Right, let’s switch to a real world example of viral spread. Take, for example, the spread of the Spanish flu following World War I. It infected a third of the world’s population between 1918 and early 1920. Because of the travel undertaken by soldiers around the end of the war and trade routes, the spread of the virus was devastating. While some stories suggest that the virus started in fort Riley, Kansas, and spread from a cook to 522 people in 2 days, Anton Erkoreka proposes that the likely origin is a WWI British Military base in nothern France, with a high population density of soldiers and animals. The virus then emerged in disparate locations across the world.
If Blofeld has picked women who are sociable and hang around farmers enough, and if the virus is spread easily (ideally by direct contact), then potentially, given a few years, the virus could spread across the world and seriously impact on food production.
Blofeld describes this as a virus that causes infertility in all plants and animals. There are a load of viruses that can cause infertility in humans and other mammals. And because the reproductive system is complex, different viruses can affect reproduction in different ways. For example an adeno-associated virus causes infertility in some men by making the immune system attack your nads and killing sperm.
Aside from damage caused by STDs, there is limited information on viruses that cause infertility in women. Experimental work in mice and rabbits has come up with viruses that, following infection, cause the immune system to attack a protein (zona pellucida binding protein) in the outer coating of egg cells destroying them. The presence of this protein is also important in male fertility and is found in a variety of animals apart from mammals, including fish, marsupials, lizards, amphibians and birds. The difficulty would be in having a virus that can infect all of these. A more effective method in causing infertility in a wide range of animals would be to use toxins that upset endocrine balance – chemicals that make boy animals turn into girl animals.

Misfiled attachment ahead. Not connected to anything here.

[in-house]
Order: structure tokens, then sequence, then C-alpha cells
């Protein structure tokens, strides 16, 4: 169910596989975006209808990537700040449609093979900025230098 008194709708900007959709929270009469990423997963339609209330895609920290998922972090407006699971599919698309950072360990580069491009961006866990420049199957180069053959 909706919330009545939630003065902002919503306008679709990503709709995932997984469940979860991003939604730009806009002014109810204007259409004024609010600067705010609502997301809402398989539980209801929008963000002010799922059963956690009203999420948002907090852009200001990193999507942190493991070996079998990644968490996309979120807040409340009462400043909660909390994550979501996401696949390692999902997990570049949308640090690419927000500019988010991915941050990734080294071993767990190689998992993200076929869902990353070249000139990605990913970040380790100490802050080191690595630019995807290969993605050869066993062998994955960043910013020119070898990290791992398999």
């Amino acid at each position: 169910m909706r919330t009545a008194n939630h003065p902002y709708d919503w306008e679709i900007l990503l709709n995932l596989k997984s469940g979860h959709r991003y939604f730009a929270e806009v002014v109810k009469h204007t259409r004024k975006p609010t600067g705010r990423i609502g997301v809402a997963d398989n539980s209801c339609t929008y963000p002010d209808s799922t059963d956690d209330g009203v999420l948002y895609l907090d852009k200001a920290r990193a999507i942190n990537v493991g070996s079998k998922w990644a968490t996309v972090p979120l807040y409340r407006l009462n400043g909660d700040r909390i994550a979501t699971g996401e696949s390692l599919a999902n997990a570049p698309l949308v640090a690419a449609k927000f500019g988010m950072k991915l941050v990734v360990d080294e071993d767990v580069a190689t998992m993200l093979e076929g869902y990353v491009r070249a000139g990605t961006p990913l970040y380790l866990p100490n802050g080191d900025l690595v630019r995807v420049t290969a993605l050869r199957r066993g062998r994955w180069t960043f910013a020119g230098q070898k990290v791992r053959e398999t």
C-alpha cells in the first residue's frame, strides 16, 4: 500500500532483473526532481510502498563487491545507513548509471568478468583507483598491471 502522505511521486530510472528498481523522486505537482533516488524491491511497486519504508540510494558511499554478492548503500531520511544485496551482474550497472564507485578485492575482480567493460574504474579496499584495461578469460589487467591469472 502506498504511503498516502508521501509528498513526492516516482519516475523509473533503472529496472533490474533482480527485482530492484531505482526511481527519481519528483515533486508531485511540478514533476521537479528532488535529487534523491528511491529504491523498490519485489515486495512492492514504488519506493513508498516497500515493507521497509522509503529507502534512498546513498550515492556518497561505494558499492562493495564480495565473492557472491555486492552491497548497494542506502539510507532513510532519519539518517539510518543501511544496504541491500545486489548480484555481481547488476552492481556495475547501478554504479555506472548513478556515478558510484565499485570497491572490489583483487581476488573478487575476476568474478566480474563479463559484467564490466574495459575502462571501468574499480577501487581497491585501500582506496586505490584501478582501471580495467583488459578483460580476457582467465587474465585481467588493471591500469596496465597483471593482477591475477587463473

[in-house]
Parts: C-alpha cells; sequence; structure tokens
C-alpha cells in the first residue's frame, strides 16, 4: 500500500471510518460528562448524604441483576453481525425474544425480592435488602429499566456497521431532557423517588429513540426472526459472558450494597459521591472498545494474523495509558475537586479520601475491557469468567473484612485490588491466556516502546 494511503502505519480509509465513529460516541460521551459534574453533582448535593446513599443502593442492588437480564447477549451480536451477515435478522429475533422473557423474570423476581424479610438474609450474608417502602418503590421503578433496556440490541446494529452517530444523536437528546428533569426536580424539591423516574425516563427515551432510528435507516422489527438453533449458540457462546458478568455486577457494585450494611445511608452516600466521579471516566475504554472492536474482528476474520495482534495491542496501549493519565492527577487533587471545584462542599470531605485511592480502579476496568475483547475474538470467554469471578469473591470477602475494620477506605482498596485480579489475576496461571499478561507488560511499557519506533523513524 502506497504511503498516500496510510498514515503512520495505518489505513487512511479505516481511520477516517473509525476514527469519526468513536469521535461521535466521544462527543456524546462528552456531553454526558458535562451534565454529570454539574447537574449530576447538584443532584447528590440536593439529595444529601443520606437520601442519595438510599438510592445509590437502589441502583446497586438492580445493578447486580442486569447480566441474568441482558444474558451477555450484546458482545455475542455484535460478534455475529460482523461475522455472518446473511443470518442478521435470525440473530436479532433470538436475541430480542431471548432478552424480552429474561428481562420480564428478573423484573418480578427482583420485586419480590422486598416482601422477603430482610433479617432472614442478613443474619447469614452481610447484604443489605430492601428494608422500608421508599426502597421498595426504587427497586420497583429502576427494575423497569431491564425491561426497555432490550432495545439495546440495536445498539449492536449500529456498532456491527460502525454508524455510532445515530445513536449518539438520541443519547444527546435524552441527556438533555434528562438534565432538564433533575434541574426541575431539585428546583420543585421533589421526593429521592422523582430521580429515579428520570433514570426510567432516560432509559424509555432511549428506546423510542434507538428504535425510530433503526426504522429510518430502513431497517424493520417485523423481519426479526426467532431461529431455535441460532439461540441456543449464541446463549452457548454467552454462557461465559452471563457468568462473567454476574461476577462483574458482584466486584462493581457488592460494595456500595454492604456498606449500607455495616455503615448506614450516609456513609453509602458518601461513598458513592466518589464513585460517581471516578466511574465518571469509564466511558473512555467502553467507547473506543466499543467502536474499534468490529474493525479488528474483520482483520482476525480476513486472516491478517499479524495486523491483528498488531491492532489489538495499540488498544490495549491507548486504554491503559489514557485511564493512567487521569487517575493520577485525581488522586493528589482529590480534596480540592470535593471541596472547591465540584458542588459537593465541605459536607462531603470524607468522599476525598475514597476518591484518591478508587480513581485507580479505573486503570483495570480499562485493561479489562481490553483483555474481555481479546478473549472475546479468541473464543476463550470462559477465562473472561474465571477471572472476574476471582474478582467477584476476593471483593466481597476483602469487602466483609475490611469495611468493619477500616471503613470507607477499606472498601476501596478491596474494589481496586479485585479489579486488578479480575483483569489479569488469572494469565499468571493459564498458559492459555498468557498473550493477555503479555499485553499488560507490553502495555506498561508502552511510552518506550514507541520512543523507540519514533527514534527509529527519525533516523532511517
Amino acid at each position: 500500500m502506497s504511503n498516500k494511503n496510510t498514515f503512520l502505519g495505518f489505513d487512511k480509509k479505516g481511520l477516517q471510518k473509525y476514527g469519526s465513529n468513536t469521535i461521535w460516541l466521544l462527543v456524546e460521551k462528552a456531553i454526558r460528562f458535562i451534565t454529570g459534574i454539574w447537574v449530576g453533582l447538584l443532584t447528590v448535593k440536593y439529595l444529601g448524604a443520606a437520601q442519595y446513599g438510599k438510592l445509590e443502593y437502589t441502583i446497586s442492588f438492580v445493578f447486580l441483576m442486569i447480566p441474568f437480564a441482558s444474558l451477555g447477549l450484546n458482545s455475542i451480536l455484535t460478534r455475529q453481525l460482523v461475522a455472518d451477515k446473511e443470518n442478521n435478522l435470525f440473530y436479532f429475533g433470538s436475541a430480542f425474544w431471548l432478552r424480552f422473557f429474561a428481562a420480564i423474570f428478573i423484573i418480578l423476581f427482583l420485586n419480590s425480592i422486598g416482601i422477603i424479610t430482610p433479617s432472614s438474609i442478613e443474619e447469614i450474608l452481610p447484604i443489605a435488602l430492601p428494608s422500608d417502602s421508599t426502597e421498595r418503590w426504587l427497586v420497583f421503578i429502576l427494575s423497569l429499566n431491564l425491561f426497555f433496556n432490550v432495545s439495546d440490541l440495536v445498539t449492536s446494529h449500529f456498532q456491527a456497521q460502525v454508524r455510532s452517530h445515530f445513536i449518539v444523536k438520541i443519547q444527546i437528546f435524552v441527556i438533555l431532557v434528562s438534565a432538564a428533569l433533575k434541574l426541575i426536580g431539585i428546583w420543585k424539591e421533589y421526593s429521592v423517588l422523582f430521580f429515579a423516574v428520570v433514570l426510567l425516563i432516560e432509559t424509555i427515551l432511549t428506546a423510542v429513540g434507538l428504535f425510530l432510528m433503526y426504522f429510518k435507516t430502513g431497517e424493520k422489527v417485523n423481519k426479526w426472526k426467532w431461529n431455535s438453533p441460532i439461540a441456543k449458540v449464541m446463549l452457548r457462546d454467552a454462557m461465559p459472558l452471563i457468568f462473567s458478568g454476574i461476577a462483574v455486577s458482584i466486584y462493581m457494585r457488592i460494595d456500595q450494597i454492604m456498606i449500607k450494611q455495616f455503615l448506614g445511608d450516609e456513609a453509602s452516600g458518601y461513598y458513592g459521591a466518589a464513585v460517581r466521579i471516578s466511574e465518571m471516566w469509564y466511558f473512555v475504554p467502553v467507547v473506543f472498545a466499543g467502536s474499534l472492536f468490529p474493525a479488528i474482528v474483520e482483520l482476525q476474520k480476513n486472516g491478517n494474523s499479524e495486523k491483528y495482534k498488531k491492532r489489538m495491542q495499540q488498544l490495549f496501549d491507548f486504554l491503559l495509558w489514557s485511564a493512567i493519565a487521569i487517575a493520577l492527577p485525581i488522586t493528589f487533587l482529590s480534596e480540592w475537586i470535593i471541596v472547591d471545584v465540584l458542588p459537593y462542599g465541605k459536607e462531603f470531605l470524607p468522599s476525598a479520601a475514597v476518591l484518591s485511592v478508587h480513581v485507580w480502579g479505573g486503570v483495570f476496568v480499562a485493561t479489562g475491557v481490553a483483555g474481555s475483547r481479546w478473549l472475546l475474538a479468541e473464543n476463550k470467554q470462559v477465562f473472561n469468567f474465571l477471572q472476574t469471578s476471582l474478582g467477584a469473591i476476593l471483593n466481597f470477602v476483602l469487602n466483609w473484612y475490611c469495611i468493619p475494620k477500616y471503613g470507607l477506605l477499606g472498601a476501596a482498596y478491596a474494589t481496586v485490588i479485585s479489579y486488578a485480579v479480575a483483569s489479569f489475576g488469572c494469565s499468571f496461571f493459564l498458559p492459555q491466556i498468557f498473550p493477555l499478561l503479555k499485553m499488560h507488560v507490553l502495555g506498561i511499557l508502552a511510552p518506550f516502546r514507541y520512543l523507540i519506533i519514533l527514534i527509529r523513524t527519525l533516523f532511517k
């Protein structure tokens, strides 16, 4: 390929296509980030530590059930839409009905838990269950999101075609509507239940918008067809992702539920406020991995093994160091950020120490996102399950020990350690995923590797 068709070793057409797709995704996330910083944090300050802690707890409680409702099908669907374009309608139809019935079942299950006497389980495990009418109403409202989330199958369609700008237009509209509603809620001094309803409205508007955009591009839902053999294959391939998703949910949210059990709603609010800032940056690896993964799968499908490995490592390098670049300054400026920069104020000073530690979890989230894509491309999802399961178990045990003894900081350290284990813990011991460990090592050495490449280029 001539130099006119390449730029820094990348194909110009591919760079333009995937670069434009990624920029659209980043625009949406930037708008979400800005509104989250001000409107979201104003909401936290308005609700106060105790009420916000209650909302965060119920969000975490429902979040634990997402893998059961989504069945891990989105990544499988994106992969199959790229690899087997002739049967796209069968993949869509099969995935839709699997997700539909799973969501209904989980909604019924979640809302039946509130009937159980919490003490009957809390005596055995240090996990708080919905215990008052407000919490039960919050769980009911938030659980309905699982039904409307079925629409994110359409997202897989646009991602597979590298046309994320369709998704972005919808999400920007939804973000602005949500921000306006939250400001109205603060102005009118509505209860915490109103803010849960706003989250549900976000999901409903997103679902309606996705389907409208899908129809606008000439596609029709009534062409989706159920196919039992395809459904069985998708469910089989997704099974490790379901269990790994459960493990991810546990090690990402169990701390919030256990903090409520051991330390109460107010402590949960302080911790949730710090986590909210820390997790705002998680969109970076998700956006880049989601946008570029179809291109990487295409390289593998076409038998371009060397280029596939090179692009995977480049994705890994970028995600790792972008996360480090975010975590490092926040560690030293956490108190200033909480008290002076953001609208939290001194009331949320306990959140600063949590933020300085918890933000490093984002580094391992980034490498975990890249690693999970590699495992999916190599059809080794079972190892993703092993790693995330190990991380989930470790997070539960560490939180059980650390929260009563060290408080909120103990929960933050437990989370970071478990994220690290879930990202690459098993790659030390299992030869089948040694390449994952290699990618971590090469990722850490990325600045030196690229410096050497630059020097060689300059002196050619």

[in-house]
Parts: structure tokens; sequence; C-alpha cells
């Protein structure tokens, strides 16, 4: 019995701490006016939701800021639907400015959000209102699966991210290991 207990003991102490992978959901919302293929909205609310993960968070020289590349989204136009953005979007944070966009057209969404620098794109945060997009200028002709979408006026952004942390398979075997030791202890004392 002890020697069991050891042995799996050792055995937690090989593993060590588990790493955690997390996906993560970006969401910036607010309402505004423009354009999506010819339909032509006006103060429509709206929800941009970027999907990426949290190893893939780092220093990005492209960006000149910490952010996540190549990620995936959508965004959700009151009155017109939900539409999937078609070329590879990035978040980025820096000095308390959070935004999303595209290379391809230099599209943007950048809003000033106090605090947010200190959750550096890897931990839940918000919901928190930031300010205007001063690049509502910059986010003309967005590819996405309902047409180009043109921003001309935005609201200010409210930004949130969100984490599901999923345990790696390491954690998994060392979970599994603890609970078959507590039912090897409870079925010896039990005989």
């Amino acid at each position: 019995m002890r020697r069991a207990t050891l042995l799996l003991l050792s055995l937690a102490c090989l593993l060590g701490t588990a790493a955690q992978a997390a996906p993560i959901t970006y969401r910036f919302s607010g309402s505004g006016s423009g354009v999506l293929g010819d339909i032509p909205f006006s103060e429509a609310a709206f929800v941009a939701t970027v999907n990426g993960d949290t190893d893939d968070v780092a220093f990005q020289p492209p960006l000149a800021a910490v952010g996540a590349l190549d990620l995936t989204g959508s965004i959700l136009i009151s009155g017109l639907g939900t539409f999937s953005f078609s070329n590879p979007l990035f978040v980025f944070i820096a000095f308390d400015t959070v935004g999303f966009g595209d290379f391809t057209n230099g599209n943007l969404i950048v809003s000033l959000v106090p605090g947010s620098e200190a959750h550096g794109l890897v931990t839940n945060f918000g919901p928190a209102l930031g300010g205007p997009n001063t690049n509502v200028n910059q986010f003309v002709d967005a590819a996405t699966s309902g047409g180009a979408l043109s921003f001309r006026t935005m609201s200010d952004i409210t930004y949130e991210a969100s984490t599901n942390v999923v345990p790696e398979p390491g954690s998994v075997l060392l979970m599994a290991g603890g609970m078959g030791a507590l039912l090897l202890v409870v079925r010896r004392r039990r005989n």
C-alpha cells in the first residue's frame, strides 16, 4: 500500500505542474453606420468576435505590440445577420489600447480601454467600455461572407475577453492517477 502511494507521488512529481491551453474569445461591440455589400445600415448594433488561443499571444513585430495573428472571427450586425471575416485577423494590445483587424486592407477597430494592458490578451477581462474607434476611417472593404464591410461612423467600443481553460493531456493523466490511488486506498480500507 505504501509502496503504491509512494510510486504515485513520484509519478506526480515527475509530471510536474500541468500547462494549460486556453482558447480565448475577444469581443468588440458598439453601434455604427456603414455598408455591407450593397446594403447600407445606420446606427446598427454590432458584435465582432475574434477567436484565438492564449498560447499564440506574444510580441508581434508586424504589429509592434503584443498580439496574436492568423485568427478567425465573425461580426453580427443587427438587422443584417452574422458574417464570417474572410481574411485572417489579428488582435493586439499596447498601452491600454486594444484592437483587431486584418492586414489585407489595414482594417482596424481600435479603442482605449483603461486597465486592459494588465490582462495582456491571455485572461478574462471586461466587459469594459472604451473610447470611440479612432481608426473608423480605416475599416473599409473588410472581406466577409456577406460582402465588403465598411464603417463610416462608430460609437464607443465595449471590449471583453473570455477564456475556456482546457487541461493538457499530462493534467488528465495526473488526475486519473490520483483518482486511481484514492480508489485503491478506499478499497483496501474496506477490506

Then there’s causing infertility in plants. While animals could easily infect plants with the virus, plant reproduction is completely different to that of animals, so a virus would have to work differently. I’m rubbish at plants, but it does strike me that there are easier ways of wiping out plant life on Earth. Like just using a regular virus that kill plants. Job done.
In conclusion, Blofeld’s plan is stupid in its overly elaborate complexity. Does anyone know why Blofeld is planning to kill off our food supply and making us infertile? Clearly, he should just be releasing endocrine disruptors into the food chain and watching everyone grow breasts while all our plants wither and die with disease. Idiot.
It’s a good job I’m not an evil scientist…
Next month, we’ll see if Blofeld’s plan in Diamonds are Forever is any less moronic.